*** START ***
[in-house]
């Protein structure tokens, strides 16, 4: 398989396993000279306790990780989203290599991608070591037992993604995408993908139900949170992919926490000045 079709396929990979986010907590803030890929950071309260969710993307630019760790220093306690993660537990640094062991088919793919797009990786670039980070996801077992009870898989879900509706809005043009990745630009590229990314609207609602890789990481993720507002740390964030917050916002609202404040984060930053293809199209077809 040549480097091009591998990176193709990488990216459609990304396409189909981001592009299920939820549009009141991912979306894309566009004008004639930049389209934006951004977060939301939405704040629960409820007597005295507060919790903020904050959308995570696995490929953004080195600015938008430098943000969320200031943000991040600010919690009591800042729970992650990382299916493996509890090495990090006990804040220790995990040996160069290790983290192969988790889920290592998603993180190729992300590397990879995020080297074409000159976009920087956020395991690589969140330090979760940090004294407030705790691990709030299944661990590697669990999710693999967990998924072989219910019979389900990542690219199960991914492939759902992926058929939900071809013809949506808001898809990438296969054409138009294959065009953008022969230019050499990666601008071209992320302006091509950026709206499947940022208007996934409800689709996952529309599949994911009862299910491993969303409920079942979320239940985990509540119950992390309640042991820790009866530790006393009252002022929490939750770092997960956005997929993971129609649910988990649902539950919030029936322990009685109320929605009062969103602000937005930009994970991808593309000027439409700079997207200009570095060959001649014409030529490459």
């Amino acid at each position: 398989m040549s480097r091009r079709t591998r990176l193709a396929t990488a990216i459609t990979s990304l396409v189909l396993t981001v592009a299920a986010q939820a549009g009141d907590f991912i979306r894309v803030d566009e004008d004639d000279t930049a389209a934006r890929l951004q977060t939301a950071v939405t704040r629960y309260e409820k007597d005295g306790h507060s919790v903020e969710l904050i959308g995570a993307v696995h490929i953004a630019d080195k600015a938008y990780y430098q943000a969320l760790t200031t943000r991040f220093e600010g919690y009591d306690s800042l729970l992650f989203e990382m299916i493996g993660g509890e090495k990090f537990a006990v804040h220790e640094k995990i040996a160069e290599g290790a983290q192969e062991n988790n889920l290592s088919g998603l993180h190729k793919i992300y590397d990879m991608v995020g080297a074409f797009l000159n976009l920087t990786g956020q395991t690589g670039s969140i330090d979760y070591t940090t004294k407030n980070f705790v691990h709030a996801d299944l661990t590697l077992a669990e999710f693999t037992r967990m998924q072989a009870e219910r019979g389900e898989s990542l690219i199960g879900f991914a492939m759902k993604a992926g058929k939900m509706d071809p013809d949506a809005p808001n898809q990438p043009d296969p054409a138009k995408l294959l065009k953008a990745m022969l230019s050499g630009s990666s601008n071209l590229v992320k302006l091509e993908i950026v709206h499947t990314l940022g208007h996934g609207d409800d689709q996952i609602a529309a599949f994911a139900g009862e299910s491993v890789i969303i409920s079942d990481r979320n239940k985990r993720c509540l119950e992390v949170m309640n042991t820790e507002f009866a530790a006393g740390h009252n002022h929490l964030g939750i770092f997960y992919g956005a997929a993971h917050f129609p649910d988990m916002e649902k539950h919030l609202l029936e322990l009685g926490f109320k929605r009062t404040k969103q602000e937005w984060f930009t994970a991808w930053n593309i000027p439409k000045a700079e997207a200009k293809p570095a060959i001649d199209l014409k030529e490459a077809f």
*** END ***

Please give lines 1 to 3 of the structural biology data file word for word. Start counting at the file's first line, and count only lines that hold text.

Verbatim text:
[in-house]
């Protein structure tokens, strides 16, 4: 398989396993000279306790990780989203290599991608070591037992993604995408993908139900949170992919926490000045 079709396929990979986010907590803030890929950071309260969710993307630019760790220093306690993660537990640094062991088919793919797009990786670039980070996801077992009870898989879900509706809005043009990745630009590229990314609207609602890789990481993720507002740390964030917050916002609202404040984060930053293809199209077809 040549480097091009591998990176193709990488990216459609990304396409189909981001592009299920939820549009009141991912979306894309566009004008004639930049389209934006951004977060939301939405704040629960409820007597005295507060919790903020904050959308995570696995490929953004080195600015938008430098943000969320200031943000991040600010919690009591800042729970992650990382299916493996509890090495990090006990804040220790995990040996160069290790983290192969988790889920290592998603993180190729992300590397990879995020080297074409000159976009920087956020395991690589969140330090979760940090004294407030705790691990709030299944661990590697669990999710693999967990998924072989219910019979389900990542690219199960991914492939759902992926058929939900071809013809949506808001898809990438296969054409138009294959065009953008022969230019050499990666601008071209992320302006091509950026709206499947940022208007996934409800689709996952529309599949994911009862299910491993969303409920079942979320239940985990509540119950992390309640042991820790009866530790006393009252002022929490939750770092997960956005997929993971129609649910988990649902539950919030029936322990009685109320929605009062969103602000937005930009994970991808593309000027439409700079997207200009570095060959001649014409030529490459």
């Amino acid at each position: 398989m040549s480097r091009r079709t591998r990176l193709a396929t990488a990216i459609t990979s990304l396409v189909l396993t981001v592009a299920a986010q939820a549009g009141d907590f991912i979306r894309v803030d566009e004008d004639d000279t930049a389209a934006r890929l951004q977060t939301a950071v939405t704040r629960y309260e409820k007597d005295g306790h507060s919790v903020e969710l904050i959308g995570a993307v696995h490929i953004a630019d080195k600015a938008y990780y430098q943000a969320l760790t200031t943000r991040f220093e600010g919690y009591d306690s800042l729970l992650f989203e990382m299916i493996g993660g509890e090495k990090f537990a006990v804040h220790e640094k995990i040996a160069e290599g290790a983290q192969e062991n988790n889920l290592s088919g998603l993180h190729k793919i992300y590397d990879m991608v995020g080297a074409f797009l000159n976009l920087t990786g956020q395991t690589g670039s969140i330090d979760y070591t940090t004294k407030n980070f705790v691990h709030a996801d299944l661990t590697l077992a669990e999710f693999t037992r967990m998924q072989a009870e219910r019979g389900e898989s990542l690219i199960g879900f991914a492939m759902k993604a992926g058929k939900m509706d071809p013809d949506a809005p808001n898809q990438p043009d296969p054409a138009k995408l294959l065009k953008a990745m022969l230019s050499g630009s990666s601008n071209l590229v992320k302006l091509e993908i950026v709206h499947t990314l940022g208007h996934g609207d409800d689709q996952i609602a529309a599949f994911a139900g009862e299910s491993v890789i969303i409920s079942d990481r979320n239940k985990r993720c509540l119950e992390v949170m309640n042991t820790e507002f009866a530790a006393g740390h009252n002022h929490l964030g939750i770092f997960y992919g956005a997929a993971h917050f129609p649910d988990m916002e649902k539950h919030l609202l029936e322990l009685g926490f109320k929605r009062t404040k969103q602000e937005w984060f930009t994970a991808w930053n593309i000027p439409k000045a700079e997207a200009k293809p570095a060959i001649d199209l014409k030529e490459a077809f």